Philip Maddocks: Trump names celebrity replacement for him in 2012 presidential race
Donald Trump, the real estate mogul and reality television host, said he has selected Ashton Kutcher, one of the former stars of the sitcom “That 70’s Show,” as his celebrity replacement on the campaign trail.
Mr. Trump, who announced this week that he would not seek the presidential nomination, called Mr. Kutcher the type of refreshing celebrity with broad political appeal that only someone as brilliant as Donald Trump would think to introduce into the race. Mr. Trump predicted that, with him no longer campaigning for the presidency, the actor would quickly vault to the top of polls among likely voters and moviegoers.
Political observers seemed to agree. They said the future of the 2012 Republican presidential primary had been thrown into turmoil after Mr. Trump and former governor and current television celebrity Mike Huckabee, a 2008 candidate, both said they would not run, leaving the Republican race devoid of any television stars.
But in stepped Mr. Trump to get the party back on its star track. The negotiations for a celebrity replacement for Mr. Trump became one of the most closely watched events in political circles, and a number of famous names were floated as candidates, including those of actors Jon Voigt, Robin Williams, and Anthony Hopkins, all of whom have appeared on screen as a president.
Mr. Trump said he ultimately settled on Mr. Kutcher, who will replace Charlie Sheen on CBS’ “Two and a Half Men,” because “anyone with the guts to do that has what it takes to run the country and probably watches my show.”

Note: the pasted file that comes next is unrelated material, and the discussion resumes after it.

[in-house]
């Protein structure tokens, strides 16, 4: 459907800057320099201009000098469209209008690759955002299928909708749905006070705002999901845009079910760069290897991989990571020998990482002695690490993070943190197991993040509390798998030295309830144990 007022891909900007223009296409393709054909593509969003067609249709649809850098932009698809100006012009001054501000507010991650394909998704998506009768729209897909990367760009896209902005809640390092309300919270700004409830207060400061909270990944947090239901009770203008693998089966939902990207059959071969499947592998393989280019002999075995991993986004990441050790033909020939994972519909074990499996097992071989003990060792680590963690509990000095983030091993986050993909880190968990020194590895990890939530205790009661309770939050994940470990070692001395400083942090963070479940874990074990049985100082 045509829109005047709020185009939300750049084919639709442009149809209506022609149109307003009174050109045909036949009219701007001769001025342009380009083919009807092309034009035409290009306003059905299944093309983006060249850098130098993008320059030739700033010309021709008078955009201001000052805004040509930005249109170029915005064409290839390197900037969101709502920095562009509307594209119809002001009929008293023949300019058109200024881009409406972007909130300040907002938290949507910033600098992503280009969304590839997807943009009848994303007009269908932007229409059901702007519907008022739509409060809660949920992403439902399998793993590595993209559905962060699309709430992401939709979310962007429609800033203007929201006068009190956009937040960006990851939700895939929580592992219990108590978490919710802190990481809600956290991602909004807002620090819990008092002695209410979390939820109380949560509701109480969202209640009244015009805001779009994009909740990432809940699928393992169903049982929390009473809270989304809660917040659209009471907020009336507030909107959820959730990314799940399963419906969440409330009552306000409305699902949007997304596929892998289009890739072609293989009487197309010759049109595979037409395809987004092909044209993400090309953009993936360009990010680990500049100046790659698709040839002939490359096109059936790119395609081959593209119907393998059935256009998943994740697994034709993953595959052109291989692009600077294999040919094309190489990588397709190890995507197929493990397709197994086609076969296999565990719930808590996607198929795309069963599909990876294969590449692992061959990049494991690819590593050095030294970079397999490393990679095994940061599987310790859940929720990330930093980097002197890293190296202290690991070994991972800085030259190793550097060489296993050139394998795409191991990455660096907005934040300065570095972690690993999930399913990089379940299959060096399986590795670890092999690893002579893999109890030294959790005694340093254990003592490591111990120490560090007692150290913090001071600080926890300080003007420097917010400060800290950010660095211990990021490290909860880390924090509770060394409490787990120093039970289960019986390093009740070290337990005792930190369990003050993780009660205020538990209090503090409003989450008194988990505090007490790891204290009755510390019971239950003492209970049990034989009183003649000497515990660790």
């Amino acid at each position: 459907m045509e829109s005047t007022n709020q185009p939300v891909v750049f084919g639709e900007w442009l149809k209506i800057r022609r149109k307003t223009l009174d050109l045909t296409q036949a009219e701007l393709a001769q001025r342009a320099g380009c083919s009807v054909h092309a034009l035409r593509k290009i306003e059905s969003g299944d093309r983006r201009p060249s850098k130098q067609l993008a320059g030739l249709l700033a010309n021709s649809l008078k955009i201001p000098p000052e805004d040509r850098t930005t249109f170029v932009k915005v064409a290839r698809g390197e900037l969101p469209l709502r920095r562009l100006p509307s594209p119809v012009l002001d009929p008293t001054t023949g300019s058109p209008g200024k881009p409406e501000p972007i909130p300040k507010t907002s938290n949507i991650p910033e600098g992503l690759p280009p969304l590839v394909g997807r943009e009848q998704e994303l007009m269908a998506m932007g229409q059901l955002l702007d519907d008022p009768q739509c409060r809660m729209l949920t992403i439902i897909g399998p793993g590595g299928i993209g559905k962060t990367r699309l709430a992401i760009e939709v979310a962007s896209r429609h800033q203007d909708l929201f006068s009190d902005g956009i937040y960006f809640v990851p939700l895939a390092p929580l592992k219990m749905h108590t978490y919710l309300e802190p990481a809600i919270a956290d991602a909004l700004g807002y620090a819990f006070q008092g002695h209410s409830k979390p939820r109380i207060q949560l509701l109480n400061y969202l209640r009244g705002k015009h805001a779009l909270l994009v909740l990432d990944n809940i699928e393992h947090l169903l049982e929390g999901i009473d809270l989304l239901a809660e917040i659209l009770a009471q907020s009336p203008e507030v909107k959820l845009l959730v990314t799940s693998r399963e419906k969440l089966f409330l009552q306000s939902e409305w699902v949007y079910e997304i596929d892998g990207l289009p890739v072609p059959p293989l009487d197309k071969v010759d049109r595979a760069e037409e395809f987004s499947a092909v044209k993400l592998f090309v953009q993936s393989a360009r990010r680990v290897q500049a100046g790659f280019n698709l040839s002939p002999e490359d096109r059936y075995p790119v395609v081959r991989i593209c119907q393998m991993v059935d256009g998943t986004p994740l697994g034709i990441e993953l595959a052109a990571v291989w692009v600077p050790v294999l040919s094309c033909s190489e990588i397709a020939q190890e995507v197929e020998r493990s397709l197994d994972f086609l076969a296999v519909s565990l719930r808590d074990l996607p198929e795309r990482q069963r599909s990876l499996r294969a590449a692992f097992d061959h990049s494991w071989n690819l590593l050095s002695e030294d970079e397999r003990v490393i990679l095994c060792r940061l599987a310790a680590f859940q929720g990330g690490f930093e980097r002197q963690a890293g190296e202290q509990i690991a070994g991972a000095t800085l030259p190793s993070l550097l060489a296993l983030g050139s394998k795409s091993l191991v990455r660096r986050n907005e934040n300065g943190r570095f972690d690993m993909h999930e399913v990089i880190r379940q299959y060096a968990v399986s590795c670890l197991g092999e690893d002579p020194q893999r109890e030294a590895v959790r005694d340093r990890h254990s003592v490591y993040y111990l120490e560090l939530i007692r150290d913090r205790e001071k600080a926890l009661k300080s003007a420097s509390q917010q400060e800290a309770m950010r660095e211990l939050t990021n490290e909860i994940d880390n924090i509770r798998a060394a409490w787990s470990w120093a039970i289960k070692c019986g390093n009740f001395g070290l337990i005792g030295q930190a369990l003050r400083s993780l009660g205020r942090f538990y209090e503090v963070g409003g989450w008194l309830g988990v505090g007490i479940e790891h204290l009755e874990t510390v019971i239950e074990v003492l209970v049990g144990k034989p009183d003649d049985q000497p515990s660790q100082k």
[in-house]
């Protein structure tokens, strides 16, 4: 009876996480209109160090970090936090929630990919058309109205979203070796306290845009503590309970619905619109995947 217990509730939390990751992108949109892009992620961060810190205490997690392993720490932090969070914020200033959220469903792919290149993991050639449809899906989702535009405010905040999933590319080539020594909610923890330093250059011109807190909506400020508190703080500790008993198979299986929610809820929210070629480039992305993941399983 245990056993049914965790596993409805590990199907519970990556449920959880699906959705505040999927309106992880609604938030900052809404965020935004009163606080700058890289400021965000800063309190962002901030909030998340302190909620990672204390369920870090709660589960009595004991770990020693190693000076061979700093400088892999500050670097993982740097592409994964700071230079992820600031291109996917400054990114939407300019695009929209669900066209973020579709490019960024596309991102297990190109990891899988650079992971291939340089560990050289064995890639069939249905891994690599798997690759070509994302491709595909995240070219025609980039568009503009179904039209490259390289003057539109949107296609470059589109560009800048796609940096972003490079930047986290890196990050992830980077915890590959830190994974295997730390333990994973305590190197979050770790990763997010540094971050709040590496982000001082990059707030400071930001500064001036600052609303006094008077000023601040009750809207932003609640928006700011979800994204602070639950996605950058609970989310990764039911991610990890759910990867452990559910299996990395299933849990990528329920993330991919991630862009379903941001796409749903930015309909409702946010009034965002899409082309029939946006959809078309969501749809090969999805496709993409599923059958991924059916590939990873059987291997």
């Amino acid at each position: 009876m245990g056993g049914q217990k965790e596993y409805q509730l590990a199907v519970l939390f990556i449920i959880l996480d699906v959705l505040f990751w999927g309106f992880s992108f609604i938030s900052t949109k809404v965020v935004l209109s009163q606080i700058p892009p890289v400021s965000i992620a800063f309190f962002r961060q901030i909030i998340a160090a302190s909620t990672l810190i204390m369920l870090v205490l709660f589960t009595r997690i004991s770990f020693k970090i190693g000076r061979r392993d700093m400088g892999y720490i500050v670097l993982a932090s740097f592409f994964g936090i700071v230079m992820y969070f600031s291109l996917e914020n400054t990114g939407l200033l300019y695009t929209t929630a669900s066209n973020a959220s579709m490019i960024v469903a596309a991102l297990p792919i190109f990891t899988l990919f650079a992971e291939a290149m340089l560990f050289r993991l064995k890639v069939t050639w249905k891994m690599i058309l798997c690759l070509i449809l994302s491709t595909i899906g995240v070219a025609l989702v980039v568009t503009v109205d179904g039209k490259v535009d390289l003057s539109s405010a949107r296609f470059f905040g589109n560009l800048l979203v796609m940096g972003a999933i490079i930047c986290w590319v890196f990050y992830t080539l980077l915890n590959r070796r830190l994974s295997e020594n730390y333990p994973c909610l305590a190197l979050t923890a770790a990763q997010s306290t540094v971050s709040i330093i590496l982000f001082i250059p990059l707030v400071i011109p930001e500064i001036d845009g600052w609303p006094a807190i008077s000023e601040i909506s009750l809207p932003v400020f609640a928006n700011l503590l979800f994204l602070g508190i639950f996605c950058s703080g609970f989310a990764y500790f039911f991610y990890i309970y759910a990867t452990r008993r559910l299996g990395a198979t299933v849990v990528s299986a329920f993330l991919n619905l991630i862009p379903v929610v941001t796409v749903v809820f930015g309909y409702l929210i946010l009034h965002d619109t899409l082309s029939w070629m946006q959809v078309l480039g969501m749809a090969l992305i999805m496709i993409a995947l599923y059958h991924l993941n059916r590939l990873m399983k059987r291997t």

Mr. Trump said voters shouldn’t be troubled by Mr. Kutcher’s lack of onscreen presidential experience.
“He’s played a teenager and a young adult, so he knows what voters are talking about. He is aware of their concerns and their tastes in celebrity merchandise. That’s what you want out of your leader. Looking presidential onscreen is the easy part,” he said.
Mr. Trump said he wasn’t troubled by Mr. Kutcher’s recent decision to join the cast of CBS’ “Two and a Half Men,” saying that the producers of Mr. Trump’s NBC show had no problem with him choosing someone employed by a rival network to replace him in the race for president.
When asked about his own presidential ambition, Mr. Trump said, “It’s on hiatus.” A Trump spokesman explained that the 2012 presidential campaign “doesn’t meet our standards and our standards are very high.”
The selection of Mr. Kutcher had been rumored since Monday, when Mr. Trump instructed the actor to signal his followers on Twitter with the cryptic message “How many degrees does 4.71238898 radians equal?” (The answer: 270, or the number of electoral votes needed to win the presidency.)
Mr. Trump’s NBC show, “Celebrity Apprentice,” issued a news release on Monday hailing Mr. Trump’s selection of Mr. Kutcher as “multitalented” and “visionary.”
Though effusive in its praise for Mr. Trump — stating America “is so lucky to have someone as joyful and just plain remarkable” as the “Celebrity Apprentice” star — the show’s release offered no specifics on how Mr. Kutcher, who won’t turn 35 until February 2013, would be able to legally assume the presidency.
However, Mr. Trump, speaking at Monday’s event for the broadcast networks to preview their fall lineups, did address those concerns, dismissing such questions as symptomatic of the type of thinking that has weakened America’s competitiveness and he demanded to see the long-form Constitution where the age minimum for presidents is stipulated.
“It makes me wonder what our Founding Fathers were trying to hide,” he said.
Mr. Trump, who said he has been weighing Mr. Kutcher’s bid for the White House day and night for the last few days, said he planned to huddle with the actor in the coming weeks to plot their strategy. He said he sees a lot of opportunity for both to zealously cash in on the Trump name, perhaps through some sort of licensing agreement.
“I think that voters will find that we are talking about the things that really concern me,” said Mr. Trump, “and I expect that they will learn from that.”
Philip Maddocks can be reached at email@example.com.